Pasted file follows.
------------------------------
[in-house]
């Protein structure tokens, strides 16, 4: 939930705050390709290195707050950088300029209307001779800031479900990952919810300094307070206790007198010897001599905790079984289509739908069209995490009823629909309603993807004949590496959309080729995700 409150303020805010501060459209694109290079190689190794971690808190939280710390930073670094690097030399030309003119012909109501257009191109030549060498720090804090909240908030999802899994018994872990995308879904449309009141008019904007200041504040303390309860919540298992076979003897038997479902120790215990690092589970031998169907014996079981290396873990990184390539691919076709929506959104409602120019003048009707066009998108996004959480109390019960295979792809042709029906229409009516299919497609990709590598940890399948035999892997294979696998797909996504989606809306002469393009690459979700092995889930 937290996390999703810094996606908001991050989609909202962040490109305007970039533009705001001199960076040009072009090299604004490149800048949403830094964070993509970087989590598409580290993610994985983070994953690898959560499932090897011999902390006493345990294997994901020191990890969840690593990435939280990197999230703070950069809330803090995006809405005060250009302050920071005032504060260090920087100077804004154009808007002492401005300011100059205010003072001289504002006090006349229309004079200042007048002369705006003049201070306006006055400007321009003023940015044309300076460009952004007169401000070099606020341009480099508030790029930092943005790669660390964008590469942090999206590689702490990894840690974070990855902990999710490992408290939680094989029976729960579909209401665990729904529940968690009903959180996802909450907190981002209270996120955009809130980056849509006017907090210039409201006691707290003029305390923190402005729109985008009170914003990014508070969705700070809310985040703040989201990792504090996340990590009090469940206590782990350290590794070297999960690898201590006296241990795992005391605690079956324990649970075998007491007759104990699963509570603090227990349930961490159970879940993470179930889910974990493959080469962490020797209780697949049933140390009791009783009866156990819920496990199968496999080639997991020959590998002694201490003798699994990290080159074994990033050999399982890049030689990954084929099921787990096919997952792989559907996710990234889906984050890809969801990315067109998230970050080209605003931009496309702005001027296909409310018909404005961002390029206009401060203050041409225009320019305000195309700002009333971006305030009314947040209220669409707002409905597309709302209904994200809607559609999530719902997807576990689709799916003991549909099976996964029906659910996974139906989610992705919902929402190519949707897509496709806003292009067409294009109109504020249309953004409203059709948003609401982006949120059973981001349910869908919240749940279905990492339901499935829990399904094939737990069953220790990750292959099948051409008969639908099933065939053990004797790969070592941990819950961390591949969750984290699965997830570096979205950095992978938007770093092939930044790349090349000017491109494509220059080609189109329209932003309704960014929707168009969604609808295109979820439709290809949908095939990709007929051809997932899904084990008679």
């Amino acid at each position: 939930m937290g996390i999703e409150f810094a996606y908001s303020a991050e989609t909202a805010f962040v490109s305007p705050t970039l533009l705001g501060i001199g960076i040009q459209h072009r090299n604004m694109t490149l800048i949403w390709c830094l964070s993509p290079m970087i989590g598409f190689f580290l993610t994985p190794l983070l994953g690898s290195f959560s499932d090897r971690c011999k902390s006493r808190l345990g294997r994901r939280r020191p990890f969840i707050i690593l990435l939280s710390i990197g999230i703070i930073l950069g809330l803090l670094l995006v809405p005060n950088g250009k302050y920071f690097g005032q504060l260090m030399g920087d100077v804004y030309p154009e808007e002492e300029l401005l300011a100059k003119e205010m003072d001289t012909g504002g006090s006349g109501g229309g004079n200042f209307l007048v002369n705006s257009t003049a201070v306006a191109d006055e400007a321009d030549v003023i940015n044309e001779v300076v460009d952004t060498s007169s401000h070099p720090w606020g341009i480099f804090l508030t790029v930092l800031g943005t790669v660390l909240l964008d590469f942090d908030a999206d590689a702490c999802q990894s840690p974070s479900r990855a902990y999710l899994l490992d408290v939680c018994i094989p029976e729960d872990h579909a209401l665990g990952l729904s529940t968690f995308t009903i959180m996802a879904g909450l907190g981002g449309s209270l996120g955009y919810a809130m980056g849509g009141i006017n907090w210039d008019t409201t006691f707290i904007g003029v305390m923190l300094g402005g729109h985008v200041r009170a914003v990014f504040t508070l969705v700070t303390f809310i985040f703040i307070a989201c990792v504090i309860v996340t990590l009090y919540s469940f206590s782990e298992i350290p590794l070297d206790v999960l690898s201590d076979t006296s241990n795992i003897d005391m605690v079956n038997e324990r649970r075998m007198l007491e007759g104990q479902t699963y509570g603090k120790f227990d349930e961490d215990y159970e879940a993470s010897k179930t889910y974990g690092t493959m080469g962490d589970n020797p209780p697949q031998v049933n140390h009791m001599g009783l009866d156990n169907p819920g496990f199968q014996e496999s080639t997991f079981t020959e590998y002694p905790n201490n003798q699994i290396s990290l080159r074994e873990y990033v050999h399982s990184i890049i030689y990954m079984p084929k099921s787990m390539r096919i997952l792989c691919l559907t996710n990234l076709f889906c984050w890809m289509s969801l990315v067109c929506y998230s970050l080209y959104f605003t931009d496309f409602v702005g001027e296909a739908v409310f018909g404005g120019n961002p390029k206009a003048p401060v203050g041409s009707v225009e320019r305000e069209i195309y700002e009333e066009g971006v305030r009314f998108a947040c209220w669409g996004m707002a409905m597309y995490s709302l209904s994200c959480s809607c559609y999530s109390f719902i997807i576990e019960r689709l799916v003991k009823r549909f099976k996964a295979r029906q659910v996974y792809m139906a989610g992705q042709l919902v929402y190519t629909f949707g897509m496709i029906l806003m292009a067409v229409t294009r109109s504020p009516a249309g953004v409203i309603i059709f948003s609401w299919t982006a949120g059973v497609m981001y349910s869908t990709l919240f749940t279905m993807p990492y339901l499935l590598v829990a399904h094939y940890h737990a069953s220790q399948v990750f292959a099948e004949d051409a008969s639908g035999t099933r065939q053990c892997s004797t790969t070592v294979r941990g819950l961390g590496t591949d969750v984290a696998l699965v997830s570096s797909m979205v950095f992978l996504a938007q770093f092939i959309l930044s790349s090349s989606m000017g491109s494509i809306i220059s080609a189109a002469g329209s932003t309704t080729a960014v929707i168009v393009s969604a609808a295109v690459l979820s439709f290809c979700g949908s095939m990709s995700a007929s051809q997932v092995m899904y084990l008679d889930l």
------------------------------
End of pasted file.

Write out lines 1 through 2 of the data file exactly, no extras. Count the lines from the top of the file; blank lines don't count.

[in-house]
């Protein structure tokens, strides 16, 4: 939930705050390709290195707050950088300029209307001779800031479900990952919810300094307070206790007198010897001599905790079984289509739908069209995490009823629909309603993807004949590496959309080729995700 409150303020805010501060459209694109290079190689190794971690808190939280710390930073670094690097030399030309003119012909109501257009191109030549060498720090804090909240908030999802899994018994872990995308879904449309009141008019904007200041504040303390309860919540298992076979003897038997479902120790215990690092589970031998169907014996079981290396873990990184390539691919076709929506959104409602120019003048009707066009998108996004959480109390019960295979792809042709029906229409009516299919497609990709590598940890399948035999892997294979696998797909996504989606809306002469393009690459979700092995889930 937290996390999703810094996606908001991050989609909202962040490109305007970039533009705001001199960076040009072009090299604004490149800048949403830094964070993509970087989590598409580290993610994985983070994953690898959560499932090897011999902390006493345990294997994901020191990890969840690593990435939280990197999230703070950069809330803090995006809405005060250009302050920071005032504060260090920087100077804004154009808007002492401005300011100059205010003072001289504002006090006349229309004079200042007048002369705006003049201070306006006055400007321009003023940015044309300076460009952004007169401000070099606020341009480099508030790029930092943005790669660390964008590469942090999206590689702490990894840690974070990855902990999710490992408290939680094989029976729960579909209401665990729904529940968690009903959180996802909450907190981002209270996120955009809130980056849509006017907090210039409201006691707290003029305390923190402005729109985008009170914003990014508070969705700070809310985040703040989201990792504090996340990590009090469940206590782990350290590794070297999960690898201590006296241990795992005391605690079956324990649970075998007491007759104990699963509570603090227990349930961490159970879940993470179930889910974990493959080469962490020797209780697949049933140390009791009783009866156990819920496990199968496999080639997991020959590998002694201490003798699994990290080159074994990033050999399982890049030689990954084929099921787990096919997952792989559907996710990234889906984050890809969801990315067109998230970050080209605003931009496309702005001027296909409310018909404005961002390029206009401060203050041409225009320019305000195309700002009333971006305030009314947040209220669409707002409905597309709302209904994200809607559609999530719902997807576990689709799916003991549909099976996964029906659910996974139906989610992705919902929402190519949707897509496709806003292009067409294009109109504020249309953004409203059709948003609401982006949120059973981001349910869908919240749940279905990492339901499935829990399904094939737990069953220790990750292959099948051409008969639908099933065939053990004797790969070592941990819950961390591949969750984290699965997830570096979205950095992978938007770093092939930044790349090349000017491109494509220059080609189109329209932003309704960014929707168009969604609808295109979820439709290809949908095939990709007929051809997932899904084990008679």